I think there’s more opportunity to find authors nowadays with so many writers self-publishing and using mediums like Medium (ha!), Wattpad, podcast forums, and the like. For scouting, these avenues are great. I don’t see them negatively affecting an agent’s role, because people still yearn to be published with major houses—that’s where the money, prestige, and enduring career live. Agents are the avenues that make this happen. 
Clients:
13. Who are some of the authors you represent?
Why thank you for asking. I guess it would make most sense to mention the ones whose books are forthcoming… Dylan “Hornswoggle” Postl, the greatest WWE midget wrestler of all time, has a memoir publishing in September, LIFE IS SHORT & SO AM I, about his improbable journey to stardom. Karla Clark’s picture book, YOU BE MOMMY, publishing with Feiwel & Friends in March, is an adorable role reversal story where a tuckered out mother is too tired to be mommy at bedtime so she asks her daughter to be mommy and tuck her in, kiss her chin, and so forth. It’s a tender rhyming story, if you can’t already tell! And then there’s Emily Dalton, a talented young writer living in Brooklyn. BE STRAIGHT WITH ME, written in verse, documents how she and her male gay best friend unexpectedly fell in love in college. You can find this on the shelves next spring. 
Interviews and Guest Posts:
14. Please share the links to any interviews, guest posts, and other links, such as to Manuscript Wish List, you think would be helpful to writers interested in querying you.
Links and Contact Info:
15. Please share how writers should contact you to submit a query and your links on the Web.
Email me (connor@lucindaliterary) and be sure to follow our submission guidelines: http://www.lucindaliterary.com/representation-guidelines/
Additional Advice:

16. Is there any other advice you’d like to share with aspiring authors that we haven’t covered?
Common convention tells writers to read and write a lot to become better writers. I believe you need to do more than that. If you don’t know what to look for or what mistakes you’re making, how can you improve? You need to deeply study the mechanics of writing—grammar, syntax, structure, character development, poetics, simplicity, pacing, I could go on… This can be done by devouring on-writing and on-editing books, getting your own work edited or your hands on professionally edited manuscripts, taking classes, engaging a writing coach, etc. 
Thanks for sharing all your advice, Connor.

Connor is generously offering a query critique to one lucky winner. To enter, all you need to do is be a follower (just click the follower button if you're not a follower) and leave a comment through July 27th. If your e-mail is not on your Google Profile, you must leave it in the comments to enter either contest. If you do not want to enter the contest, that's okay. Just let me know in the comments.
If you mention this contest on Twitter, Facebook, or your blog, or follow me on twitter, mention this in the comments and I'll give you an extra entry. This is an international giveaway.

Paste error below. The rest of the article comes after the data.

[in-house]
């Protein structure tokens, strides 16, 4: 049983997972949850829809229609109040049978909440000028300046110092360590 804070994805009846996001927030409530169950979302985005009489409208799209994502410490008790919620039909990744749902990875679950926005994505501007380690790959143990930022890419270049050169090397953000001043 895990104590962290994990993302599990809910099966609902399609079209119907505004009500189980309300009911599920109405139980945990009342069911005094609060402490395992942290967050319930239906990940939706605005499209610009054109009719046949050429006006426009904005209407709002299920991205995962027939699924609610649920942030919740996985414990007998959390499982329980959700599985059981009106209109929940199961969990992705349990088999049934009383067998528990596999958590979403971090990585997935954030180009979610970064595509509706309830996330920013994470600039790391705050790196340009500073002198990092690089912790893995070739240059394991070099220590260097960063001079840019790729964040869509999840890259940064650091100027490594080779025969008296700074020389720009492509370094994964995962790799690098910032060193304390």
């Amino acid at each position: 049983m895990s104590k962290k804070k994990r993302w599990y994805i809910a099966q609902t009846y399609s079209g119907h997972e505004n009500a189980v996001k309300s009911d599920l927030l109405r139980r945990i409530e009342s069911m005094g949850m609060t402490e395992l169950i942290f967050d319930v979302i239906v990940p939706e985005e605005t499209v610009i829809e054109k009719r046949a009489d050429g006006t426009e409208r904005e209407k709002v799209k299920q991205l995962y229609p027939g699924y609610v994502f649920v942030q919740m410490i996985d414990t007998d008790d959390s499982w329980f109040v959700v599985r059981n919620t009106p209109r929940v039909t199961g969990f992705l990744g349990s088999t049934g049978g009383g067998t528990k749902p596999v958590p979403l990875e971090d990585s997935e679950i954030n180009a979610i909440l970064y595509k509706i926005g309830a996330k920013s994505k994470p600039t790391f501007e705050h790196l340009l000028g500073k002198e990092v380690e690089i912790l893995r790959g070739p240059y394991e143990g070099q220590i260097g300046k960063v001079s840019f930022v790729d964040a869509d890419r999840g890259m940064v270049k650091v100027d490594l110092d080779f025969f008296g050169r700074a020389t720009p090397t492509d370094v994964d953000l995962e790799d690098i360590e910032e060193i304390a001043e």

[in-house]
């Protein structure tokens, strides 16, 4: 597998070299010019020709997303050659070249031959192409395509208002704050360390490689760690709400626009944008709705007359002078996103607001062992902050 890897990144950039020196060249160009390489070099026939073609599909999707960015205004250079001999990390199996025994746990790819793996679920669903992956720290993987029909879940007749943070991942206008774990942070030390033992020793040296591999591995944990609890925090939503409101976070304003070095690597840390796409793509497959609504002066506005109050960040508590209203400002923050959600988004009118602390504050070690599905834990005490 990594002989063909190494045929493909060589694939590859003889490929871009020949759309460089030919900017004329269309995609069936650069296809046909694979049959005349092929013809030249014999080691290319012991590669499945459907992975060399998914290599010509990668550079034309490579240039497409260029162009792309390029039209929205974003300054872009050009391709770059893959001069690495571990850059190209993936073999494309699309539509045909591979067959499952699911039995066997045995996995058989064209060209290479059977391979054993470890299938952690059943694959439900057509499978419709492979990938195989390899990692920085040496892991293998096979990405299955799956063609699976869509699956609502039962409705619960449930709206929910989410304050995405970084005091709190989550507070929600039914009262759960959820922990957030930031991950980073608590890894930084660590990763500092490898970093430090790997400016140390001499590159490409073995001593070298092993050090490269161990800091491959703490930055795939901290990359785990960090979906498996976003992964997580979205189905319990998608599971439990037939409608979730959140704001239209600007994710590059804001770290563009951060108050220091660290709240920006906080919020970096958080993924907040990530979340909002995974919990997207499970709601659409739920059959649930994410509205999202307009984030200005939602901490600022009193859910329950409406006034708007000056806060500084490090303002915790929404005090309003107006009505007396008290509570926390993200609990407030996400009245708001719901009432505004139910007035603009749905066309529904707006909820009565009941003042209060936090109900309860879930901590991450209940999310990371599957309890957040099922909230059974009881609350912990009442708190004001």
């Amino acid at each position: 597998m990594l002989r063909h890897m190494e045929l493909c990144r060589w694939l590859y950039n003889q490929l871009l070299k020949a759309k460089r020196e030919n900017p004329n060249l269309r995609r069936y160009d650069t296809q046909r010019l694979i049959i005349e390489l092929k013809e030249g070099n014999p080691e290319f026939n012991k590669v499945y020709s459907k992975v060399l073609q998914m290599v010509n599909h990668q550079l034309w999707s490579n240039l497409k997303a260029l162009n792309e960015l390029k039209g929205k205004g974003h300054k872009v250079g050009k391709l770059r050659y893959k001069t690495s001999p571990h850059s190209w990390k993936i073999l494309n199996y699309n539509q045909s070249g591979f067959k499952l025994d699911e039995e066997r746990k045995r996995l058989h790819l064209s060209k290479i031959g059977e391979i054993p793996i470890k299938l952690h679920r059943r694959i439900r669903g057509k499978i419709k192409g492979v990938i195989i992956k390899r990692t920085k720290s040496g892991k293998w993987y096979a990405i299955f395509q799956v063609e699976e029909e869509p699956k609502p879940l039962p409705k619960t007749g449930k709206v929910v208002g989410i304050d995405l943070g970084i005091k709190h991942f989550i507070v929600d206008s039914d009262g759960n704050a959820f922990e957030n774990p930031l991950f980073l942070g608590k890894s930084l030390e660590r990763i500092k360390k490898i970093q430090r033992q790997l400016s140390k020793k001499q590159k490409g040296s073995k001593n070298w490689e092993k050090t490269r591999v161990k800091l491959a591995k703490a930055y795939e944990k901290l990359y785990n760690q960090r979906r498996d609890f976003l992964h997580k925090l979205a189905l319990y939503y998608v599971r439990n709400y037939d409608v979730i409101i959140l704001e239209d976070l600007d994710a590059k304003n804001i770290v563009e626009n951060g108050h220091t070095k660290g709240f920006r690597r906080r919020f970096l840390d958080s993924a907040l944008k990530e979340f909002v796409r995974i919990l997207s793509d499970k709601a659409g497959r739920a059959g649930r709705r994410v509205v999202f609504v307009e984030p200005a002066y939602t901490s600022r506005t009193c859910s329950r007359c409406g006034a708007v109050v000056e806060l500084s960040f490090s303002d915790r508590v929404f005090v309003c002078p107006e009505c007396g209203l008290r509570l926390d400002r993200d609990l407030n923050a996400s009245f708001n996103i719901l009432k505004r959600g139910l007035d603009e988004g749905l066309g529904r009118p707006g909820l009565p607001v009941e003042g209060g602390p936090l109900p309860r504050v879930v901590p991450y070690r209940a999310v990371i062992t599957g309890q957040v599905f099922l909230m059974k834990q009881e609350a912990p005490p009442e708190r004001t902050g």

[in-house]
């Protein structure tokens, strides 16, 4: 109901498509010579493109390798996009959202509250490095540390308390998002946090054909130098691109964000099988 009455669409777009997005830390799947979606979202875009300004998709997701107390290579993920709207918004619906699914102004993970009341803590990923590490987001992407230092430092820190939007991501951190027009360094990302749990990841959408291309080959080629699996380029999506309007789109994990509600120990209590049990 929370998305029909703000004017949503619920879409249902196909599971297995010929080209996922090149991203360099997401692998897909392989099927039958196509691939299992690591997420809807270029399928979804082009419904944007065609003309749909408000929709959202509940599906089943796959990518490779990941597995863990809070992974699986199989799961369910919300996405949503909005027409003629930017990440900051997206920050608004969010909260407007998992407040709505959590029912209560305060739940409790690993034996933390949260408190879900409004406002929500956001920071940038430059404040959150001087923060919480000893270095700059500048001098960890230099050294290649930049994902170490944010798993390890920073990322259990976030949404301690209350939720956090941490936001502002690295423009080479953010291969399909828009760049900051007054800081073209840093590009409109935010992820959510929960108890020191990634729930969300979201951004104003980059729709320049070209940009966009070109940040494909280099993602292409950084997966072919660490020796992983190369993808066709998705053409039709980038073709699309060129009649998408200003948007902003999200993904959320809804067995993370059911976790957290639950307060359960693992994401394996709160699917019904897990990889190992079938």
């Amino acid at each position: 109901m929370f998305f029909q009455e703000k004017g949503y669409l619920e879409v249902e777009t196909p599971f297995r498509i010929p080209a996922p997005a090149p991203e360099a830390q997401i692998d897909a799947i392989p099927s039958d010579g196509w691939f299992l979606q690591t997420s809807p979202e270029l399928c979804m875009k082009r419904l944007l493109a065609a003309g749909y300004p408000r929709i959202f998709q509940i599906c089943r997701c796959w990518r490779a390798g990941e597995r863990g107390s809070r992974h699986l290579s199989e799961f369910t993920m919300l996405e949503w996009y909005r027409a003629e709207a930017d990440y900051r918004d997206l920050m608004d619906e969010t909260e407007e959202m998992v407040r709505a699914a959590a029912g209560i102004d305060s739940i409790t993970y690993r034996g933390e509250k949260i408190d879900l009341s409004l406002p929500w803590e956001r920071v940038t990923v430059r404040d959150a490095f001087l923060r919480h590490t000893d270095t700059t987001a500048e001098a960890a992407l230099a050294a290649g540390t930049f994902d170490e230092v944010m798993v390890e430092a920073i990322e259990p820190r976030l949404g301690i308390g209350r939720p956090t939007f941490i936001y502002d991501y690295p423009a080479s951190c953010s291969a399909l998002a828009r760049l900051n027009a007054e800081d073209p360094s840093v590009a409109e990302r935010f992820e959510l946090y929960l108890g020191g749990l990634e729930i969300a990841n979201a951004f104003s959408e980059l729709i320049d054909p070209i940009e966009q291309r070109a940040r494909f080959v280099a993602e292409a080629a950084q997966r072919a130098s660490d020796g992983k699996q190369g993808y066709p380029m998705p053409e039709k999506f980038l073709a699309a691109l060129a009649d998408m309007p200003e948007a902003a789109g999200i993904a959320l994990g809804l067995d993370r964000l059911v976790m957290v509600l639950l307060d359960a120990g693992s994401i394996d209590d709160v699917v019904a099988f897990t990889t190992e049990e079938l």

Have any experience with this agent? See something that needs updating? Please leave a comment or e-mail me at natalieiaguirre7@gmail.com
Note: These agent profiles and interviews presently focus on agents who accept children's fiction. Please take the time to verify anything you might use here before querying an agent. The information found here is subject to change.

53 comments:

Alex J. Cavanaugh said...

If I wrote in those genres, he need not fear a long winded query letter from me!

Susan Johnston Taylor said...

Great interview! I look forward to querying Connor. (susanejohnston AT gmail)

Kristin Lenz said...

I'm so guilty of long-winded query letters! Thanks for the reminder and for continuing to provide these opportunities, Natalie!

kathrynjankowski said...

I'm not sure if he's interested in fantasy, but I'd love feedback on my query nonetheless. Thanks! author AT kathrynjankowskibooks.com

Ann Finkelstein said...

I think my last comment got lost in cyberspace. Here's hoping Firefox is more agreeable. Thank you for another great interview and contest opportunity, Natalie.

Nick Wilford said...

Connor definitely seems to cover all bases as an agent. Great interview.

Elizabeth Seckman said...

Grammar hurts the soul. LOL. Love it.

Reading Mama K. said...

I would love to be considered! Thank you for this opportunity.

BetW said...

Hi Connor, I would love to be considered too. I adore quirky and silly also. Great interview!

Fyl Frazee said...

Lot's of good insight. I'm the first to admit my grasp of grammar isn't always the greatest.

Elizabeth McBride said...

Thank you for these great interviews and opportunities, Natalie! I love his question about the moral value of a piece. We all can contribute to the uplifting of the world in some way.

Maria Antonia said...

Good interview! I understand seeing errors in grammar and spelling as hurtful to the soul!

Snuffalupagus said...

Very insightful!

Unknown said...

Keeping this agency on my radar!

Rita said...